Thursday, December 16, 2010
"Aristotle's statement about the final end of tragedy— Purgation or Catharsis—has been so endlessly misunderstood, so uncritically assumed to be true." Discuss. 'Katharsis' or 'Catharsis' is a word of Greek origin. In the Greek language it has three meanings—"Purgation," "Purification," "Clarifica¬tion." Aristotle uses this word in the Poetics only once. While dealing with the function of tragedy, Aristotle says only this much :— ‘’..……….through pity and fear effecting the proper Katharsis or purgation of these emotions."
But he himself does not give any meaning of the term 'Catharsis.' These are the later critics who have interpreted this word in various ways. And this has given birth to various theories. Let us, therefore, discuss some major theories of Catharsis. 1. The Pathological or Purgation Theory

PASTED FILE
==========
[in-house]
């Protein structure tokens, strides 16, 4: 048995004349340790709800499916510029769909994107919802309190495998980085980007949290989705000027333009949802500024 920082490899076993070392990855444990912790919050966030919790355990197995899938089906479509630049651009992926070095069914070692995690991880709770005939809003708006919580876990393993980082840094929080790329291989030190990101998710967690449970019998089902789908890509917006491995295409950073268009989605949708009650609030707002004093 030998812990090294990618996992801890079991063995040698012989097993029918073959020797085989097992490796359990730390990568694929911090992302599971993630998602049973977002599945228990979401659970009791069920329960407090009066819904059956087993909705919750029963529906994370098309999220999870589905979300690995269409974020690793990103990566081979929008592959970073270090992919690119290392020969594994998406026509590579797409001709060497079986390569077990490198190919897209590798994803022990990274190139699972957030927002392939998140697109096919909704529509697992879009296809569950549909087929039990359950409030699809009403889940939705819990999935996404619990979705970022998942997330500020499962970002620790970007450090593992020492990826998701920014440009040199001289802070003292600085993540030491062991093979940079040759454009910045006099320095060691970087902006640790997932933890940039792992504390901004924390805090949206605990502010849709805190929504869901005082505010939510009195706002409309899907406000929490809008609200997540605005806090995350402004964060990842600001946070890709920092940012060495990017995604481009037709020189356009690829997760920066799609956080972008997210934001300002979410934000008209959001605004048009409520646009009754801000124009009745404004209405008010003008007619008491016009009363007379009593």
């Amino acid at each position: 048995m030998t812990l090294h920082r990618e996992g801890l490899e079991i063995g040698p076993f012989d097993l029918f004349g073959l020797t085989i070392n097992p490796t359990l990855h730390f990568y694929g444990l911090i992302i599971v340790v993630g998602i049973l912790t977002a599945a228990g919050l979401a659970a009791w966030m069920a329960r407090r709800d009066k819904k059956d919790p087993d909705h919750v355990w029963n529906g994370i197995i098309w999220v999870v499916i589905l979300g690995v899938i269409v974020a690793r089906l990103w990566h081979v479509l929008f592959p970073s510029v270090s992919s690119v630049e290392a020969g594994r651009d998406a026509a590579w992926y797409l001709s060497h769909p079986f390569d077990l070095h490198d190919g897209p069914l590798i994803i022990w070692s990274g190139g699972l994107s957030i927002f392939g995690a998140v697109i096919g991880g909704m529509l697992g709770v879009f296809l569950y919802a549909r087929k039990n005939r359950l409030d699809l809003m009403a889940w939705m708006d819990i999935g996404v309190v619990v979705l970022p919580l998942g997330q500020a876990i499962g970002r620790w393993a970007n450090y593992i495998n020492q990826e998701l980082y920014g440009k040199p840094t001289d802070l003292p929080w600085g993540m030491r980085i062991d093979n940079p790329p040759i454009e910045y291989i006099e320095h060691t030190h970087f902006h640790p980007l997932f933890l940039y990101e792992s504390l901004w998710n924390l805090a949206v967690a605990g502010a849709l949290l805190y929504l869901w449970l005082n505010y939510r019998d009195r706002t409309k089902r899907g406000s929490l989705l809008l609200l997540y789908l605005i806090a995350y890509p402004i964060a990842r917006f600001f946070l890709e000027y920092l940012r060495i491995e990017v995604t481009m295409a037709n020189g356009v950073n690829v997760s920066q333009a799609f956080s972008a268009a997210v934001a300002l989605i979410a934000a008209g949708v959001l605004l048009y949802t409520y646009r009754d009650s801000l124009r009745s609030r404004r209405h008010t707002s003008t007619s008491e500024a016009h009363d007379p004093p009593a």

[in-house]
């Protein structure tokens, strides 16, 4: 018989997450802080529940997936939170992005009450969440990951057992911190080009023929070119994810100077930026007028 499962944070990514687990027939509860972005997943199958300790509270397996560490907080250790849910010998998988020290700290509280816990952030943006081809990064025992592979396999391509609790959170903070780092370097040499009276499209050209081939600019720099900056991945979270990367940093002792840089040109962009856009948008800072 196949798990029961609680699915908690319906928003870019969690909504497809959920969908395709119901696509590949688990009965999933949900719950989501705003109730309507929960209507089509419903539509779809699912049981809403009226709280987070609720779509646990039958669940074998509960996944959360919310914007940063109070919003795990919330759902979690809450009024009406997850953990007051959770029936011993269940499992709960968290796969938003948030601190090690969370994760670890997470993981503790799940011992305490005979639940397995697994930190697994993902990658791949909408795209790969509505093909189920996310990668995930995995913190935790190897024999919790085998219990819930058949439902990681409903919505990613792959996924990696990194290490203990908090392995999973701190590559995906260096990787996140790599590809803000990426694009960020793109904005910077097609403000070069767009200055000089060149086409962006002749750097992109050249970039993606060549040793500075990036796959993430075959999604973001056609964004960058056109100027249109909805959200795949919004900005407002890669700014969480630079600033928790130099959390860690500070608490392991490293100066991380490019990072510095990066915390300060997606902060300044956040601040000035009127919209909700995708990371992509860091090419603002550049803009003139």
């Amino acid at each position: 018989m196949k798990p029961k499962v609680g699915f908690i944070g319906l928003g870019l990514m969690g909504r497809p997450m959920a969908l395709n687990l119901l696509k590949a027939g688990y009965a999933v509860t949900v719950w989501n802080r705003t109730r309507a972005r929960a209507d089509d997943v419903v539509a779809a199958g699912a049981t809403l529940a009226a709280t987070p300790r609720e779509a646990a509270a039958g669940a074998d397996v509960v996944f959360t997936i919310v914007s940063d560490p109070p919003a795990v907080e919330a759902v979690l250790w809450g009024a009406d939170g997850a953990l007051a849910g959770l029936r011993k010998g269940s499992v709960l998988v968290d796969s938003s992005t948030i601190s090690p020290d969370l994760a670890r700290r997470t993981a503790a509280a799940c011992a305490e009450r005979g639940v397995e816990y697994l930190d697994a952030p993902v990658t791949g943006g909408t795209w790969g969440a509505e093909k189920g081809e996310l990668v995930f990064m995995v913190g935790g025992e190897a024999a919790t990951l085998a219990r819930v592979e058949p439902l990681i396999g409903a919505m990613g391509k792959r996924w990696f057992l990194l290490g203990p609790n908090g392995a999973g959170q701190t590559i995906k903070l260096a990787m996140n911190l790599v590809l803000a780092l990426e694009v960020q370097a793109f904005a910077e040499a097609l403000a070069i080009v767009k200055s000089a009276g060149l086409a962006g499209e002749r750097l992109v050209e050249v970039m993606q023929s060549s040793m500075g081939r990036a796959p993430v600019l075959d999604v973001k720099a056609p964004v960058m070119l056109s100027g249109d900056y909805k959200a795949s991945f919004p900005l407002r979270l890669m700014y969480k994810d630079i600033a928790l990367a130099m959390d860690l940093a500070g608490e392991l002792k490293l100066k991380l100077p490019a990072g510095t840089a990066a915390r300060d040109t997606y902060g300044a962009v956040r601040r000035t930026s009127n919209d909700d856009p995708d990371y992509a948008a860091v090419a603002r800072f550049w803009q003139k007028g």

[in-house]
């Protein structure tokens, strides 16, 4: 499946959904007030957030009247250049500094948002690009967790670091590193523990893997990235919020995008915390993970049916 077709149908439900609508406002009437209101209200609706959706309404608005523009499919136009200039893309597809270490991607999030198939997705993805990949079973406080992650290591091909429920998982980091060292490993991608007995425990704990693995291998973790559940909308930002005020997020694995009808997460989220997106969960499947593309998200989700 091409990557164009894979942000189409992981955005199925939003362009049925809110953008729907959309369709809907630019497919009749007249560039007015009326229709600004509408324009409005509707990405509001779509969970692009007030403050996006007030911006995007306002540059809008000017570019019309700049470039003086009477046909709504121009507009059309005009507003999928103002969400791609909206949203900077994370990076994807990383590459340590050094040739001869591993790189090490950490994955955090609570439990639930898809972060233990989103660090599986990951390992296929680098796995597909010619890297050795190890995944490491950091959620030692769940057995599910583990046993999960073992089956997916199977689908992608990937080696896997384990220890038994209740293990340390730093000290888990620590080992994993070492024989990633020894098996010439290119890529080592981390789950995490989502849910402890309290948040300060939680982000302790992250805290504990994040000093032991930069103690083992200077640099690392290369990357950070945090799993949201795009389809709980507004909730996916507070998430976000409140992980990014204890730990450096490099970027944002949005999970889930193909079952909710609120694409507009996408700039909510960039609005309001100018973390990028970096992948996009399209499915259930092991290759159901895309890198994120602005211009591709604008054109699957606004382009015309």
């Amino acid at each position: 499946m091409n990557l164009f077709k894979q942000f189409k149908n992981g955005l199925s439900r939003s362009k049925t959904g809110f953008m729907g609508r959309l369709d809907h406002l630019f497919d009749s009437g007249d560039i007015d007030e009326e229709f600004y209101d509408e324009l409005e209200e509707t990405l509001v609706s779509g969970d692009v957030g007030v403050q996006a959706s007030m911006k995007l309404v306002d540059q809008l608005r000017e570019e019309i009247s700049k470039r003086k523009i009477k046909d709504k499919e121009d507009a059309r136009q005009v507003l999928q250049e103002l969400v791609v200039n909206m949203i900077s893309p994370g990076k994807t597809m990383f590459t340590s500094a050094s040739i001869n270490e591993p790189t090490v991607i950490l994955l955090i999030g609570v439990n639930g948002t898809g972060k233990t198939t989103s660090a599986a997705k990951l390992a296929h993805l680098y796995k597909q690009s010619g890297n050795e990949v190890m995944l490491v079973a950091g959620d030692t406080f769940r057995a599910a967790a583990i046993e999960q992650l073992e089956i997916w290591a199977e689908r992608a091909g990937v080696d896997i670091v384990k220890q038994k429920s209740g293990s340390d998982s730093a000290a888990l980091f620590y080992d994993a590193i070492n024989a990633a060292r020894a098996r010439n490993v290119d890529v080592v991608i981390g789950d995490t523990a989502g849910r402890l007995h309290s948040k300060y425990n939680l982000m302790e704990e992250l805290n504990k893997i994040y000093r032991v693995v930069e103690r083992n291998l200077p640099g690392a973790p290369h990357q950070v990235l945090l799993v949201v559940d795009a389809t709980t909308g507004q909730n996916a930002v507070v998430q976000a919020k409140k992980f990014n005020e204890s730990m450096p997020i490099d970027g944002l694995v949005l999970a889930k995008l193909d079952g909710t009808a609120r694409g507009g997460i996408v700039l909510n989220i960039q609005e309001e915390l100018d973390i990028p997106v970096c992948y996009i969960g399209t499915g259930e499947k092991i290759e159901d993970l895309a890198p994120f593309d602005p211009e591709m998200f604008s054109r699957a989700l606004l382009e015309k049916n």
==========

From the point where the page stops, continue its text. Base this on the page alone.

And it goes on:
According to some Renaissance critics and later on critics like Twining and Barney, Catharsis is a medical metaphor, it denotes purgation, a pathological effect on the soul similar to the effect of medicine on the body. Just as the purgatives purge the body of the dirt and dross, similarly tragedy purges the mind of the unpleasant emotions of pity and fear by first exciting them and then providing them an emotional outlet. The result is a pleasurable relief. Milton also had explained this theory of Katharsis in his preface to Samson Agonistes. In the neo-classical era, Catharsis was taken to be an alopathic treatment with the unlike curing unlike. The arousing of pity and fear was supposed to bring about the purgation or evacuation of other emotions like anger, pride, etc. The spectacle of suffering arouses our pity and fear and we are 'purged' of the emotions that caused the suffering. If the suffering is caused by emotions like anger, hatred, or impiety towards the gods, we are 'purged' of such undesirable emotions, because we realise their evil consequences. "We learn from the terrible fates of evil men to avoid the vices...
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